By and large, racism is seen as a matter of individual choice by both those in the South and in the North (rather than as an institutional or structural problem).  This was pointed out very effectively in Emma Green’s article in The Atlantic about the Southern Baptist convention (which has its origins in upholding racism) making a continued push to include justice for racial minorities and immigrants an important part of its official stances both on paper and in practice.

Russell Moore, a critical figure within the Southern Baptist organization, has called for listening to our African-American brothers and sisters when they say they are experiencing a problem and having compassion for those penned up in detention centers at the U.S.-Mexico border.  But his calls are not always greeted positively by other Southern Baptists, suggesting that racial tensions may not healed in the way that he would prefer.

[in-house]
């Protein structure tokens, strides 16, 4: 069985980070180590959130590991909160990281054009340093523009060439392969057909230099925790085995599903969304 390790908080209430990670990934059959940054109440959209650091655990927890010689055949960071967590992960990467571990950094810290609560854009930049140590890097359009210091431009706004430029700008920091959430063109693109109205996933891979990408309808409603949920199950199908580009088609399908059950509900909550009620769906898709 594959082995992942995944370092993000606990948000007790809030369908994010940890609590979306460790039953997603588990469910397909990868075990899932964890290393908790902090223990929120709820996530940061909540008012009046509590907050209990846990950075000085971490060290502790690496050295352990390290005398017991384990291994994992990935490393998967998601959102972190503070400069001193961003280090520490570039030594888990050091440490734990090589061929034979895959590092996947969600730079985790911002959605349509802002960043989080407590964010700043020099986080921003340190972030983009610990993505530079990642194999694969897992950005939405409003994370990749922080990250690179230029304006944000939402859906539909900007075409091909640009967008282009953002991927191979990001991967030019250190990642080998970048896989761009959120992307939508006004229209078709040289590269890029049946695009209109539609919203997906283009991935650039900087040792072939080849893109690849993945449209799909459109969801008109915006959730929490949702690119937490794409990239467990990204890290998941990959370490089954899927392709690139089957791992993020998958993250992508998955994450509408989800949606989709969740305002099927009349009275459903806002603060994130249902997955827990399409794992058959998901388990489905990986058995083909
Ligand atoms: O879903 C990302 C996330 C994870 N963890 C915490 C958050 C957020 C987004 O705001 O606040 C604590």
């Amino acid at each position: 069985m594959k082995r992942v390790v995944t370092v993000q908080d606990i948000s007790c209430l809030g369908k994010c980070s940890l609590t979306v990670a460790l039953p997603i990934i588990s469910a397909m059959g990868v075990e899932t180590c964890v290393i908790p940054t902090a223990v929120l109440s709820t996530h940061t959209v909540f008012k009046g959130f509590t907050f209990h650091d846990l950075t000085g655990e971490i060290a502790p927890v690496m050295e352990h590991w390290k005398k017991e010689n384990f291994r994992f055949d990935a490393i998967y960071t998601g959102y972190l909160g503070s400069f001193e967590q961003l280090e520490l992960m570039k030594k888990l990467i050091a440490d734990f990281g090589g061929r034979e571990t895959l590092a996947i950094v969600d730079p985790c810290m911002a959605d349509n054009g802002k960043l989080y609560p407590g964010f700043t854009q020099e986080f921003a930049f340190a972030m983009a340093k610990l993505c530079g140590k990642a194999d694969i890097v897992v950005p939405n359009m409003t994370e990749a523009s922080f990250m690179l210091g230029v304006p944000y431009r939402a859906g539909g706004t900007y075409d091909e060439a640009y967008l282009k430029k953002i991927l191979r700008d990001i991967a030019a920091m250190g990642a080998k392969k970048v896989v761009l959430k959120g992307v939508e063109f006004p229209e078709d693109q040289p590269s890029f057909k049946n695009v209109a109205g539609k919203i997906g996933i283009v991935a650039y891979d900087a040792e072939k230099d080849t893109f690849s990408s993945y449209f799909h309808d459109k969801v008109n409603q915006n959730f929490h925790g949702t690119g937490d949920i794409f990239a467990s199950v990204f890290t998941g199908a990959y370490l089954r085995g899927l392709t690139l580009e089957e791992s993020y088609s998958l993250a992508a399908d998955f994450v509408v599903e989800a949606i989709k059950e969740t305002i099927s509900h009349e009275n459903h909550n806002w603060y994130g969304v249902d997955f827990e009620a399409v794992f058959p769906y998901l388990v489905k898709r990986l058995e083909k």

There seems to be a contemporary pattern of a minority of white conservative political pundits, politicians, and high-profile religious leaders recognizing that we are facing the ghost of confederates future: an unwillingness to even listen to the concerns of those who claim that they are discriminated against unfairly, a reflexive dismissal of them because their political tribe is not our own, and a failure to consider that their values may be different because they face different problems.

This ghost is revealed to us by the prophets in the midst of the land of white conservative and religious men, themselves the descendants of the men whose ancestors were willing to exclude their fellow men from political and civic life and unwilling to face down the bigotry that kept them chained and treated as inferiors.  Even when they did not approve of it personally, they may have thought it too risky to use their position and power to address it.